I told him I was aware of Charles' incarceration and the possibility he could be transferred downstate to the Jackson maximum security prison. I filled him in on the work I had been doing with Charles relative to his separation from - and recent reunion with - blood kin.  I said I had hoped I could have continued working with him as he processed all his feelings upon learning of his mother's death, but now with his incarceration that was interrupted. I said it was significant that his record of DUI arrests coincided with events in his life that he perceived as rejections, a common, though erroneous, perception among adoptees.

I said that maximum security incarceration would do nothing to help him come to terms with the inner pain he experienced that drove his negative behaviors. Until he was helped to deal with his adoption-related issues, he would continue on the merry-go-round of attempted sobriety followed by mind-numbing drinking.

I boldly asked the judge to consider my offer of help for Charles - at no charge to the city or the county - to continue my adoption-related work with him. I said if he could stay in the local jail instead of being sent to Jackson, I'd donate up to 20 hours with him, an hour at a time, there in the jail.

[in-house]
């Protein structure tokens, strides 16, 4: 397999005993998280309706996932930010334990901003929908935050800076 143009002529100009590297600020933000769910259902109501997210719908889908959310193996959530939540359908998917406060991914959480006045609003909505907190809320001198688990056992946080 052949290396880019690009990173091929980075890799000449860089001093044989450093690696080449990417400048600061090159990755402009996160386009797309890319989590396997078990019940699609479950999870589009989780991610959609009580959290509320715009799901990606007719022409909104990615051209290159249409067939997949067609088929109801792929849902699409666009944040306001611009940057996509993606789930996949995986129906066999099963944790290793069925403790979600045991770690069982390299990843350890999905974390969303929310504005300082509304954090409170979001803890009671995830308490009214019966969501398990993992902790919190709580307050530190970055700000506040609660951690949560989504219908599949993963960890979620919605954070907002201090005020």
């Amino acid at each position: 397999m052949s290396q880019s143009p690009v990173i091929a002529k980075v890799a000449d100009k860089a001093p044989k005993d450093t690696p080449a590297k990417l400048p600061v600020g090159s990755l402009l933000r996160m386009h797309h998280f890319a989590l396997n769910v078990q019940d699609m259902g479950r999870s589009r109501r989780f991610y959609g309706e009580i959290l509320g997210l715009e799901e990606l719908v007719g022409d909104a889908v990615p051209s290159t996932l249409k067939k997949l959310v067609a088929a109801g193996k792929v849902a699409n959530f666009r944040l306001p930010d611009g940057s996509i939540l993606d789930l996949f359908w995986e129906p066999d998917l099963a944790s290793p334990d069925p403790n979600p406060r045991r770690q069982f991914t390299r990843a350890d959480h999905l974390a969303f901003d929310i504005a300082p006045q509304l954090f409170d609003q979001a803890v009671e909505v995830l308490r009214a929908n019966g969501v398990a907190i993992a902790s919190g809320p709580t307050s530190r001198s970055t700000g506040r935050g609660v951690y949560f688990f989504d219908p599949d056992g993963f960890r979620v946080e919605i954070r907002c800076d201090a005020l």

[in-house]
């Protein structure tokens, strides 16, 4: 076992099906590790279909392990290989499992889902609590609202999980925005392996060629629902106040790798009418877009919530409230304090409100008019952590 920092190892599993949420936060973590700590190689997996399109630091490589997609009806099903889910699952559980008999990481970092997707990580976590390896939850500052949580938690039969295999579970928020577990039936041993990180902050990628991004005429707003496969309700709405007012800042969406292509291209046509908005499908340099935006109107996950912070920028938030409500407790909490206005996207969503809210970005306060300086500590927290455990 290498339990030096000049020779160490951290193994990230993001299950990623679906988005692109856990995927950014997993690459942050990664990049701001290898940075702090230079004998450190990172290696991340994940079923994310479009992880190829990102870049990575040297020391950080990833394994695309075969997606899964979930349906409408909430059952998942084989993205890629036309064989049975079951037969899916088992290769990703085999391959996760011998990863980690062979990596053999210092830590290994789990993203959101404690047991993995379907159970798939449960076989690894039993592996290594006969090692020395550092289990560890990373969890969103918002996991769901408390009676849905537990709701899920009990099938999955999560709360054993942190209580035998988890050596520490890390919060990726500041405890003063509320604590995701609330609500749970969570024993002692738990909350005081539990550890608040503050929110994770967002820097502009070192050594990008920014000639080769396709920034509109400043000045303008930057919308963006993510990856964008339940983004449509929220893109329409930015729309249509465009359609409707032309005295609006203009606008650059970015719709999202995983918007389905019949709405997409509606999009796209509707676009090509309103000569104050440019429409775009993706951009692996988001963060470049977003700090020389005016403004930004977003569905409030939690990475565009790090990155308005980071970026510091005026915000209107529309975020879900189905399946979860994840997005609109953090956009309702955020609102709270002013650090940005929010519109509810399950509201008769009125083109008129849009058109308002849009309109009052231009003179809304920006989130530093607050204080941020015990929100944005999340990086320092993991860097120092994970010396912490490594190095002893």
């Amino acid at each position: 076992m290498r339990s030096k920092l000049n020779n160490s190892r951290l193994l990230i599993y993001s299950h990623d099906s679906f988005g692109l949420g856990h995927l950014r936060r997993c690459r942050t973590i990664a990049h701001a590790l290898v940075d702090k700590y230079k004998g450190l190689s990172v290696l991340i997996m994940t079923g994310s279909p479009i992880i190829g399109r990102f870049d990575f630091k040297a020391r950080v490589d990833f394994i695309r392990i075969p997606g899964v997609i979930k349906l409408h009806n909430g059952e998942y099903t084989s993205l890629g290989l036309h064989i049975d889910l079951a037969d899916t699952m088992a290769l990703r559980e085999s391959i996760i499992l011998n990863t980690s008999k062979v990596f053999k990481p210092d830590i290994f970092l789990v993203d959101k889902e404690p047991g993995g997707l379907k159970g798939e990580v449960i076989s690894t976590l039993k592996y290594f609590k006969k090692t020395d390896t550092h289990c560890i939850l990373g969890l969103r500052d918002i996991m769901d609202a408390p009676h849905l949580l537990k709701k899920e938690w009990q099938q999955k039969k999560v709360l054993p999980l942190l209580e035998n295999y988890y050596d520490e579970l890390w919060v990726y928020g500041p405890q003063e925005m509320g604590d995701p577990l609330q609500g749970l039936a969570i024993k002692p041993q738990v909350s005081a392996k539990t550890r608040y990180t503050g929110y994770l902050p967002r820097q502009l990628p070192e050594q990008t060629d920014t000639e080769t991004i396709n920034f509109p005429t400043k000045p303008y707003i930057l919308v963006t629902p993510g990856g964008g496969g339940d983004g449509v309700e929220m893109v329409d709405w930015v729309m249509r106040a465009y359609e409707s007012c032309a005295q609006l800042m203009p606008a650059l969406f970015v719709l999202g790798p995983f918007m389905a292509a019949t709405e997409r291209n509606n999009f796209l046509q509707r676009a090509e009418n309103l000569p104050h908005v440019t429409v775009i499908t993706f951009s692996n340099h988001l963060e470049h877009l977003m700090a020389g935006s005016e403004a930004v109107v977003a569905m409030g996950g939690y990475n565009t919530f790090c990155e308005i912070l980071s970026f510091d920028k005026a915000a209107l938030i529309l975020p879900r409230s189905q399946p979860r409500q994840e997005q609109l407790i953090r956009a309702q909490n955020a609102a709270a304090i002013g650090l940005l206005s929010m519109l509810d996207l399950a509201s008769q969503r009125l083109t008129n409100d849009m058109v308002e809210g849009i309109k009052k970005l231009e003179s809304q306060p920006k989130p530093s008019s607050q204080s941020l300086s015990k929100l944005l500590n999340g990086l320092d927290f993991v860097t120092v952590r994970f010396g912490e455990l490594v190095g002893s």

I provided a number of very impressive references and sent the letter on its way.

A New Experience - Locked In!

The judge granted my request and directed the sheriff's office to make provisions for me to use the consultation room, used by attorneys with their prisoner clients. I was glad Charles and I weren't going to be separated by glass, but I admit to having a queazy feeling as the door locked behind us the first time the turnkey led me back to the consultation room.